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'Self/less' is an un/inspired riff on heady ideas

Ben Kingsley becomes Ryan Reynolds in a thoughtful but turgid and unimaginative sci-fi thriller.

Here is one of the too few striking images in "Self/less," starring Ryan Reynolds.Focus Features

Tarsem Singh
Stars: Ryan Reynolds, Natalie Martinez
Rating: PG-13
2 (out of 5) Globes

“Self/less” is about body robbing, so in a way perhaps it can be forgiven for lack of originality. It’s “Seconds,” the John Frankenheimer classic in which a middle-aged lump is remade into Rock Hudson, crossed with “Freejack,” the non-classic where Anthony Hopkins tries to become Emilio Estevez. Later there will be chunks of “The 6th Day,” the forgotten (but semi-nifty) Arnold Schwarzenegger cloning thriller. In it, Ben Kingsley’s Damian, wealthy and dying, becomes Ryan Reynolds, after a miraculous, shady company (run by a creepy Brit, of course, played by Matthew Goode) offers a radical procedure that transfers consciousness from one body to the next. But there’s a catch, because there’s always a catch, because science, in the movies, can never just be awesome.

The cribbing from others isn’t the problem; in fact, they’re the best parts — that or Kingsley’s unplaceable, maybe-Noo Yawk accent. It’s when the script tries to do something more than mix and match influences that it reveals the true paucity of ideas. The early stretch is acutely, painfully aware of the anxieties fueling its premise: that the body is stupid — a prison that will one day fail us. Kingsley’s Damian is grouchy and self-hating, but even in his misery you can sense someone desperate to cling to every last second of life, freaking out even when he’s strapped to a machine and knows he’s seconds from a new, albeit mid-30s bod.

Once “Self/less” makes the switch, it becomes an unimaginative tale of an unimaginative person. Reynolds’ Damian, who’s considerably more bland than Kingsley’s Damian, can’t think of anything to do but bang chicks and play basketball. He’s also suffering bizarre hallucinations that seem to come from another life. Some truly weird Googling later (including the phrase “pumpkin water tower,” which is more popular than you may think), he learns the company is engaged in some jiggery-pokery. Damian also learns that he has some Jason Bourne moves, because those movies are popular too.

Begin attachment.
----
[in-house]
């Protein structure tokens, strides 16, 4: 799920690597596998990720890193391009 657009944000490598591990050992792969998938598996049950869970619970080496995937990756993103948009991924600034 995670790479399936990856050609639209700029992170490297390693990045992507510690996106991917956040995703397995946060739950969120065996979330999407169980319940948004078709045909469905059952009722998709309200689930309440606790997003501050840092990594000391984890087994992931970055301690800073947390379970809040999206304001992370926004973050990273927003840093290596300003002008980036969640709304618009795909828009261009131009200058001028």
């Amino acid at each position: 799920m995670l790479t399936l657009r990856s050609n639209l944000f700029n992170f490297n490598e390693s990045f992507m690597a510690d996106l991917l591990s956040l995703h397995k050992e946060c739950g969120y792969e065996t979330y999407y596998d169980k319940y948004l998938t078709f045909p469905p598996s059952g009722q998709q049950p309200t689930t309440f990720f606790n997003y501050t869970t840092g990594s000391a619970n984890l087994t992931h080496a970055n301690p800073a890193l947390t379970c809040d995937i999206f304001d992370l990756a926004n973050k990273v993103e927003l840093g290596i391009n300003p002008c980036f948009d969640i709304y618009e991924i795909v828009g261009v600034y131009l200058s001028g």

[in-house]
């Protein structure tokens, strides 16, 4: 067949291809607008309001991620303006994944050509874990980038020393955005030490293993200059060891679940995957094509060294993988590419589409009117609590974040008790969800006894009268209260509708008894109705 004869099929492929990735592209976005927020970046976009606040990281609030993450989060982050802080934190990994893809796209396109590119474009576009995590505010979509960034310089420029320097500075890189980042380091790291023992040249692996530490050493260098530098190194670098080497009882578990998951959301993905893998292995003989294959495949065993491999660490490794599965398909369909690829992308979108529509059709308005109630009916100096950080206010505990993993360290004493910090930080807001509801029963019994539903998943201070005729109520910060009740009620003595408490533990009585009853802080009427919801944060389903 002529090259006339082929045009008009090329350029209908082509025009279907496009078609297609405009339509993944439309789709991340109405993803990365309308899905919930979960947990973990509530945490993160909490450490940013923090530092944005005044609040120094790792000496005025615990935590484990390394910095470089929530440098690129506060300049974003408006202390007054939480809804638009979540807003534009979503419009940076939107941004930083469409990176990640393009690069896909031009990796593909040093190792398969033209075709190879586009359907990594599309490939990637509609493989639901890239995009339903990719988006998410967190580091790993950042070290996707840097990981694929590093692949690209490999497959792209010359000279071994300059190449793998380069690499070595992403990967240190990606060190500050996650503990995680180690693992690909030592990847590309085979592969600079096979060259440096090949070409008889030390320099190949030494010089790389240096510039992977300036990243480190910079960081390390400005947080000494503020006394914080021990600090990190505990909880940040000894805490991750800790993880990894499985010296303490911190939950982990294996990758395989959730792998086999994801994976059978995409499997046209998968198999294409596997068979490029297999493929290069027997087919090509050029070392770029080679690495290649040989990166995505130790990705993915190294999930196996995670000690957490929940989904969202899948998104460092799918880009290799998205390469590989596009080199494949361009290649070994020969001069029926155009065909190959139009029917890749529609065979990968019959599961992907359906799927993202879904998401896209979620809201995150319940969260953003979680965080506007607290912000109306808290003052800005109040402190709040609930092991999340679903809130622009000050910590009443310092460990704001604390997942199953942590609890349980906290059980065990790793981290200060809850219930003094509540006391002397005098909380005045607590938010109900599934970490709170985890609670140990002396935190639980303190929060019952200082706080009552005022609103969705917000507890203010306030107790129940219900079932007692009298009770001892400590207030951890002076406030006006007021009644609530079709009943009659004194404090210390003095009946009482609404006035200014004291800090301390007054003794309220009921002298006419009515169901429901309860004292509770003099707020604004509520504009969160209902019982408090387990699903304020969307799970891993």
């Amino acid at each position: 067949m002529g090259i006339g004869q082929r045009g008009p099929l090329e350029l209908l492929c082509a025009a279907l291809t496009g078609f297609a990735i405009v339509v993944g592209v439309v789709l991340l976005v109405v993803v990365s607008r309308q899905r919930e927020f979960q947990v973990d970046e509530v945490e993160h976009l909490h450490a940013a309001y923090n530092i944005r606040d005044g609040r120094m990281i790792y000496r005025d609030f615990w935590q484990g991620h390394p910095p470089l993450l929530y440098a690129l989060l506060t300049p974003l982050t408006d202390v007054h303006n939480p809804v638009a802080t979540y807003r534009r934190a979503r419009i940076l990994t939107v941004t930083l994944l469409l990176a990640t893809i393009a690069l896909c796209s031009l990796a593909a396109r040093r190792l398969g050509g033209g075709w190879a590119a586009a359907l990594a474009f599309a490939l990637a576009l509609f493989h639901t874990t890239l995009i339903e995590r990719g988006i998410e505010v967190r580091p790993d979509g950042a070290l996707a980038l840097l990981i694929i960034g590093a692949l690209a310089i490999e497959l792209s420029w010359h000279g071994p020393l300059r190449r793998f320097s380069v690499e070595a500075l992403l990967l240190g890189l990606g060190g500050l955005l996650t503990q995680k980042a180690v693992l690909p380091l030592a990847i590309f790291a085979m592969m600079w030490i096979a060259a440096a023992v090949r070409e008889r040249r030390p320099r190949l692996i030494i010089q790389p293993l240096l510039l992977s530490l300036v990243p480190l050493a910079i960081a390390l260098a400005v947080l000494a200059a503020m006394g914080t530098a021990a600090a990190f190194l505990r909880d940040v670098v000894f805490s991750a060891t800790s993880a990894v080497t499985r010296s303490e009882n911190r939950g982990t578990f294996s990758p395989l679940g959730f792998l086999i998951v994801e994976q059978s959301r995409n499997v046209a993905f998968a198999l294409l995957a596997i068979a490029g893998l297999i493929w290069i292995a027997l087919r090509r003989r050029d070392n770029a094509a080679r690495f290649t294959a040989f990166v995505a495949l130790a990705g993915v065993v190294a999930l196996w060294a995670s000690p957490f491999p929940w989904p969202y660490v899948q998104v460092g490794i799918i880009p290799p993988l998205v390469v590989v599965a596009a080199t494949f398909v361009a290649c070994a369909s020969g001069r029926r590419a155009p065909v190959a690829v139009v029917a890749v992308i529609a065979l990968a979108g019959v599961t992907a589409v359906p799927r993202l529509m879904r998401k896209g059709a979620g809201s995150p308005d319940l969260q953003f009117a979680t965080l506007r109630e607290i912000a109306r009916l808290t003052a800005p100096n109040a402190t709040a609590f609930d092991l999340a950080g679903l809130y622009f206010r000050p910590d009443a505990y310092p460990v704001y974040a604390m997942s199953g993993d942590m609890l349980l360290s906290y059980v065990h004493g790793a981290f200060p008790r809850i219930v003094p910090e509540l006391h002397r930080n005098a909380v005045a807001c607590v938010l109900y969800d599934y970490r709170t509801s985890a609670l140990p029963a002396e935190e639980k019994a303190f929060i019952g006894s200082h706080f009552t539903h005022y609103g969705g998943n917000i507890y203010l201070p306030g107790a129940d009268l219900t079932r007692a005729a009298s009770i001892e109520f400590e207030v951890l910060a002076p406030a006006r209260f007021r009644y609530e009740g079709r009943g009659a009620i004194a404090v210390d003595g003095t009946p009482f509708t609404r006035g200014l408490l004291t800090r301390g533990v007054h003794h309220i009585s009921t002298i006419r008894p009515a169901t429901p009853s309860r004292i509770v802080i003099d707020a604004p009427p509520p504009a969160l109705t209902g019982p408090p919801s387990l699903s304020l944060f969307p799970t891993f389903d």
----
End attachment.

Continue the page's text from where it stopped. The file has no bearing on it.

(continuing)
One can tease heady ideas out of “Self/less” — about our fear of mortality, about fear of the dissolution of the self, about self-preservation turning to solipsism, even about wealth running roughshod over those without it. They’re notions best discussed after, or thought about during, given how slowly and wearily it’s heading its so-so climax. (It does ultimately wind up in one genuinely daring end point, but the film heads there with so little anguish one wonders if the screenwriters thought it all the way through.) If you didn’t catch the director’s credit you may spend the majority of this visually uninspired number wishing they’d hired someone with relative flamboyance, if maybe not one as out-there as Tarsem Singh, the creator of eyesores like “The Fall” and “Immortals.” As it happens, Tarsem Singh is the director, and it’s not clear who doped him up but regardless “Self/less” is unmistakable from the drab workmanlike touch inherent in the git-r-done cinema of Alan Taylor (“Thor: The Dark World,” “Terminator: Genisys”).

There is one brief stretch of sensory overload that plays like a cruel tease: a dizzying montage of Damian 2.0’s bachelor life cut to the beat of an overworking drum squadron. It’s the only sequence that seems even within the same universe as Singh’s wheelhouse. Otherwise he can do nothing with a sleepy car chase, and can’t even get much color out of the orange flames funneling out of a regularly deployed flamethrower. There’s so much talent and narrative and thematic possibility in “Self/less”’ favor that it often feels like it went out of its way to be forgettable. No future movie will be ripping it off.

Follow Matt Prigge on Twitter @mattprigge
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